By Ian MacAllen on Tuesday, December 3rd, 2013 at 11:24 am
To leave, or not to leave New York City is a question suddenly in the literati’s zeitgeist. Talk of leaving New York City began either in 1968 with the publication of Joan Didion’s essay “Goodbye to All That” or in October with the publication of a collection of essays Goodbye to All That: Writers on Loving and Leaving New York. The collection was edited by Sari Botton and immediately joined the conversation with a launch party at Powerhouse Arena.
Since the launch, the conversation has continued with great fervor. Fueled in part by de Blasio’s populist mayoral campaign (and the twelve years of a billionaire mayor) along with a growing, nationwide disparity in wealth, one major theme has been how the cost of housing has driven writers from the city. Some people leave of course, because they were never really New Yorkers, and never really belonged. Others will leave for jobs or for lovers. The ever trendy New York Times even wrote a trend piece about the leaving-New-York-essay trend.
The collection of essays Botton assembled is a mix of A-list writers, some still living in the city, some now exiled. A frequent theme, like any good New York real estate conversation, includes money, who has it, and who doesn’t. The success of the book inspired Should I Stay or Should I Go, an event hosted by Vol 1. Brooklyn celebrating the discourse surrounding the question of departing. Sari Botton and Vol. 1 editor Jason Diamond lead the event at Housing Works. They were joined by a who’s who of New York’s internet set.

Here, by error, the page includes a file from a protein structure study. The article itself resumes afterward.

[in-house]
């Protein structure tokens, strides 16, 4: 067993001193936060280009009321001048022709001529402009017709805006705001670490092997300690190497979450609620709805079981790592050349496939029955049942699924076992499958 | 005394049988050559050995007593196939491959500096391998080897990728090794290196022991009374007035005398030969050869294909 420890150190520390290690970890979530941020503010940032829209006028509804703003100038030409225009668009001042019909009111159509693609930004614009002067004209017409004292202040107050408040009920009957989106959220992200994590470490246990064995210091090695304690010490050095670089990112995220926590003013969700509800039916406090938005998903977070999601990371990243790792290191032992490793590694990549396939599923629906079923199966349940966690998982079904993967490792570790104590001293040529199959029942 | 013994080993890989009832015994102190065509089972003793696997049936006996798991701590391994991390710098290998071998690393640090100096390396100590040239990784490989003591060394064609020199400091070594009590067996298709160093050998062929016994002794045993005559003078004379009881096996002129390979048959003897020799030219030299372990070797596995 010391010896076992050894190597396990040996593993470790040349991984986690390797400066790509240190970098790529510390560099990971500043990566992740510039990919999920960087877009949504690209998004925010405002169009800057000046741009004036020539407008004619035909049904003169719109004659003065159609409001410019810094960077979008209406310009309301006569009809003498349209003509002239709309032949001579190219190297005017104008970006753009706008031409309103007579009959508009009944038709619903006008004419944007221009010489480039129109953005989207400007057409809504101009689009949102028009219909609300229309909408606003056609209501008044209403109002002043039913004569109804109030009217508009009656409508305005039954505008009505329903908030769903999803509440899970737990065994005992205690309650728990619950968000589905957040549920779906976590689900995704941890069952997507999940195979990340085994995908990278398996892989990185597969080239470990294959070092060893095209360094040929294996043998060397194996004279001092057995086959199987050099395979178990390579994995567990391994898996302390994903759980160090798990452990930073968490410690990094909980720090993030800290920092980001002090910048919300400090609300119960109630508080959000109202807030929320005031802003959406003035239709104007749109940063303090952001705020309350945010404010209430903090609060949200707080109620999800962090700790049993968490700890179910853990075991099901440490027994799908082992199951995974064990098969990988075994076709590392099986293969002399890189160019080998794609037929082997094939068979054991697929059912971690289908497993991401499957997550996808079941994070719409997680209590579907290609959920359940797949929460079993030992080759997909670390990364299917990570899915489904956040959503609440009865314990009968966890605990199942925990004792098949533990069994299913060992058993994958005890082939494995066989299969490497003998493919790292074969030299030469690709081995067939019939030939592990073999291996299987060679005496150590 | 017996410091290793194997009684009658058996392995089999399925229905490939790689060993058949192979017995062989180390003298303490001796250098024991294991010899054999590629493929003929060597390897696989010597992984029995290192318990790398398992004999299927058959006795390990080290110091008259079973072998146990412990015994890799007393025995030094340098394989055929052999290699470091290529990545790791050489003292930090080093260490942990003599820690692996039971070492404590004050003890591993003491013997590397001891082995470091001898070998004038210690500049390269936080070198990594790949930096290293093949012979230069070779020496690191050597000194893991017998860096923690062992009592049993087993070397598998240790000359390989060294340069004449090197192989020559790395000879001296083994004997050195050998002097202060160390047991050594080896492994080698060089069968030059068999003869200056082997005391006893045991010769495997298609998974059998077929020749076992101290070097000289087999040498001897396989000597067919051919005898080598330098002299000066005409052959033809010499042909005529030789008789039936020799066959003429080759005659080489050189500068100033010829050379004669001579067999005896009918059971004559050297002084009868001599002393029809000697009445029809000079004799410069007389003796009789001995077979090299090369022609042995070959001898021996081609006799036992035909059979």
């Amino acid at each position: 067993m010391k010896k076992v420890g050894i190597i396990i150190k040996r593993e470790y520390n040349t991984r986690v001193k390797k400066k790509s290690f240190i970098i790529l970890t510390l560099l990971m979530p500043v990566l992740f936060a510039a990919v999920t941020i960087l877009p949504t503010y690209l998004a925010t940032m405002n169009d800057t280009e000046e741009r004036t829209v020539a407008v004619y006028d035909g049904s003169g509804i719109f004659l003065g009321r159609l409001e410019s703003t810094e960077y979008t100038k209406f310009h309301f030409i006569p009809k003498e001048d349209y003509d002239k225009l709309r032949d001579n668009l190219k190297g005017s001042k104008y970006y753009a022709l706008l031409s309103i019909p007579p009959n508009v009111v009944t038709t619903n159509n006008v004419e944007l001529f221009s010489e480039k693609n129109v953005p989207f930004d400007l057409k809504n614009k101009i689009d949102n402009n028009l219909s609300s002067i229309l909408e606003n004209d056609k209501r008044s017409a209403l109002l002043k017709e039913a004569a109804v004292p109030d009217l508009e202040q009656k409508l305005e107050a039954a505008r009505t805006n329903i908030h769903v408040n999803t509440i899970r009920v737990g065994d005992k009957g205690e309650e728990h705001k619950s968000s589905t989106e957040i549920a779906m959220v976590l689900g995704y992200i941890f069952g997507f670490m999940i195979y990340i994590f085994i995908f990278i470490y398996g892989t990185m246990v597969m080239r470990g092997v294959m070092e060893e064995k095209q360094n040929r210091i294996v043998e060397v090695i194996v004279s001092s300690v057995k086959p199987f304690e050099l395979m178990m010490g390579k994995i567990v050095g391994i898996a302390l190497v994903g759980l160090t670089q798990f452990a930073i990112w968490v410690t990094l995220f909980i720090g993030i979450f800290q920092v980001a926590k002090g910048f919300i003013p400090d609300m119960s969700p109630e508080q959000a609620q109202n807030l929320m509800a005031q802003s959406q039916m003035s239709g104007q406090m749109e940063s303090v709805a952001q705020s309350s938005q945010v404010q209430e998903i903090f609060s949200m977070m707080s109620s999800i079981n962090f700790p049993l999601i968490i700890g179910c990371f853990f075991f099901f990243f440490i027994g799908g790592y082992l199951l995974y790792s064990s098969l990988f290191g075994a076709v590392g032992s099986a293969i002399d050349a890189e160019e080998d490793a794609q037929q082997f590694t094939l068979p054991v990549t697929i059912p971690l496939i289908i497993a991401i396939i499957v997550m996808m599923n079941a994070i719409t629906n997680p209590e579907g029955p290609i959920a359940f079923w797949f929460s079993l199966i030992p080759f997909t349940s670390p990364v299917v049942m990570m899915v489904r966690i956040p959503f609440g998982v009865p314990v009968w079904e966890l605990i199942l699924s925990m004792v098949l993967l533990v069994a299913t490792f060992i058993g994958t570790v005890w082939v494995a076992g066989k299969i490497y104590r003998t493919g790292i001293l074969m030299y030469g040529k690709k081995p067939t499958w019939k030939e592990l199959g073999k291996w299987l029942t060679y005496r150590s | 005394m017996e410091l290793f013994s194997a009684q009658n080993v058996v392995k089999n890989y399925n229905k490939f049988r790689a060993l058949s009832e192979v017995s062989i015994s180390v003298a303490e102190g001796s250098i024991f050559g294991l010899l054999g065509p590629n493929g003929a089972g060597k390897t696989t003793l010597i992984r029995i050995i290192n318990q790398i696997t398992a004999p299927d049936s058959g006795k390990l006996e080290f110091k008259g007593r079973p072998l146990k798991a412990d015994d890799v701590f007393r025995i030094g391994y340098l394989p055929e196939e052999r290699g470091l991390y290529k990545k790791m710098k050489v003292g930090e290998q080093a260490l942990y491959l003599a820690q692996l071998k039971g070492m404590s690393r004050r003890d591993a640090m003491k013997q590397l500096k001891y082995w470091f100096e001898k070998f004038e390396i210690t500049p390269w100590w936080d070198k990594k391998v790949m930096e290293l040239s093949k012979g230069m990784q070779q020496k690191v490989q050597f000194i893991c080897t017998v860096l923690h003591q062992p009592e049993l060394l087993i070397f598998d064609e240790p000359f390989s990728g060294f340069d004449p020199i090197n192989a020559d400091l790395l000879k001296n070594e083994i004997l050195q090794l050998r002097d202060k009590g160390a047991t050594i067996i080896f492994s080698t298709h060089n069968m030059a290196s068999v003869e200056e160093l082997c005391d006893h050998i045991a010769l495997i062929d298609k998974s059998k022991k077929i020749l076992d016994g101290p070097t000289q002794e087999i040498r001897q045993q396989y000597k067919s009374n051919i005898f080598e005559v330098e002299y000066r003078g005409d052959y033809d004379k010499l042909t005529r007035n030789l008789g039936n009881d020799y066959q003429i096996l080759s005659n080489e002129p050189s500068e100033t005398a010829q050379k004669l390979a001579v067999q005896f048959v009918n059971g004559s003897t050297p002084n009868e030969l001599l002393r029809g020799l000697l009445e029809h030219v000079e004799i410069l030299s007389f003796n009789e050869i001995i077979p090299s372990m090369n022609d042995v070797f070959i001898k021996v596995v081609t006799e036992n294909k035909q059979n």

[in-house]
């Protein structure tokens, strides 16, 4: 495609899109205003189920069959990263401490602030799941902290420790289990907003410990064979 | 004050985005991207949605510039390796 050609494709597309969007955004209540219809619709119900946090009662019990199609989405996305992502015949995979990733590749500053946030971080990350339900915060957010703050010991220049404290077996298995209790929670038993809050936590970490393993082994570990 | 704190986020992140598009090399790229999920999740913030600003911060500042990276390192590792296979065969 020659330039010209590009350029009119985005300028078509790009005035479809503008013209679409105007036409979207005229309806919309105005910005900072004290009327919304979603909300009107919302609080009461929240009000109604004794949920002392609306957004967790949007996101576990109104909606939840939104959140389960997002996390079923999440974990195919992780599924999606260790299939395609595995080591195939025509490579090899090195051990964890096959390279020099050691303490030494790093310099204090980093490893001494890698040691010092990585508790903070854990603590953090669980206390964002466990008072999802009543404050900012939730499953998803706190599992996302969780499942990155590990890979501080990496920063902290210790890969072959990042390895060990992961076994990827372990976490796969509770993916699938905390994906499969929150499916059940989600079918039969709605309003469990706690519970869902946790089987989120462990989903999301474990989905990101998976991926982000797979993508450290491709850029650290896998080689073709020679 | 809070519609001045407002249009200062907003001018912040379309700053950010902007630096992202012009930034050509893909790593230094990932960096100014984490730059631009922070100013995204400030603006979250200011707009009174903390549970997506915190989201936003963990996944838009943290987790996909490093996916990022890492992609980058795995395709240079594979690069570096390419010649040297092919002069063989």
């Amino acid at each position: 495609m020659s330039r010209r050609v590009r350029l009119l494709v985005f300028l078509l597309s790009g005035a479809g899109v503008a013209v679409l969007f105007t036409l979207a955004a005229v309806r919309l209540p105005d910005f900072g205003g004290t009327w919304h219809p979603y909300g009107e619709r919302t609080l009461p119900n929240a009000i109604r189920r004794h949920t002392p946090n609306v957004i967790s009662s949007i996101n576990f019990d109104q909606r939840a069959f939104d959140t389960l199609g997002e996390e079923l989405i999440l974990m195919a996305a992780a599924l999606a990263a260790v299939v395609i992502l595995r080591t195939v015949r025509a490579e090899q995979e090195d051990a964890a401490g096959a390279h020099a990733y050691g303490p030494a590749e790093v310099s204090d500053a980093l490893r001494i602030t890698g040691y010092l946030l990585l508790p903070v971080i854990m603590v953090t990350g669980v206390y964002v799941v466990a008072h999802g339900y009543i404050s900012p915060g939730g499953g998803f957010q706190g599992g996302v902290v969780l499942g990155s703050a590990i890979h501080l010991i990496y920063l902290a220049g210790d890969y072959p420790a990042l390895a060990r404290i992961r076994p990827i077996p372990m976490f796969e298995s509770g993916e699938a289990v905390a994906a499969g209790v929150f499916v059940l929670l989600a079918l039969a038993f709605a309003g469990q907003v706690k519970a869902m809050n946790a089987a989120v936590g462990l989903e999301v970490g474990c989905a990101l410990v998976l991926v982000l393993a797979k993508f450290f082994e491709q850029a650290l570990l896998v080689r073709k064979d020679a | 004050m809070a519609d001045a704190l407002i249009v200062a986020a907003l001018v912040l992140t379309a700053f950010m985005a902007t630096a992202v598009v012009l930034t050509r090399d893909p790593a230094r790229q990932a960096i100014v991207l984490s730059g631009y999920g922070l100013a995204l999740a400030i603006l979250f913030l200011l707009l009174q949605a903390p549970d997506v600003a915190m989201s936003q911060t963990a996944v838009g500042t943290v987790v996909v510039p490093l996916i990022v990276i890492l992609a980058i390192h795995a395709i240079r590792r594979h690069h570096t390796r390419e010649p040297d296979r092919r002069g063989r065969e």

Even between the two hosts, the issue of departing seemed unresolved:
“I can’t leave New York,” Diamond said.
“I wish I didn’t have to,” Botton retorted.
Diamond then lamented that he sort of wanted to leave, but is stuck here.
“Sometimes you love it and sometimes you hate it,” Botton added before introducing the evening’s first reader.
Elissa Bassist is an editor of the Funny Women column for The Rumpus. She currently lives in New York and read an essay about her first years in the city: she arrived in New York as a student afraid to leave her apartment except to attend class. She hated the parks near her house because they were filled with nannies and spoiled children, and then later in the evening filled with their parents.
She hated Williamsburg, where everyone made her feel old. But then she discovered horror films on Netflix. Partly she hoped that films like The Human Centipede might make her forget the parts of the city she disliked. But even the The Human Cinpede seemed less disgusting than New York City. The city is a place filled with horrors–but watching horror films helps make it better. She concludes: as long as she has horror films to watch, she can stay in New York City. (She also correctly uses “on line” in place of the non-New York phrase “in line.”)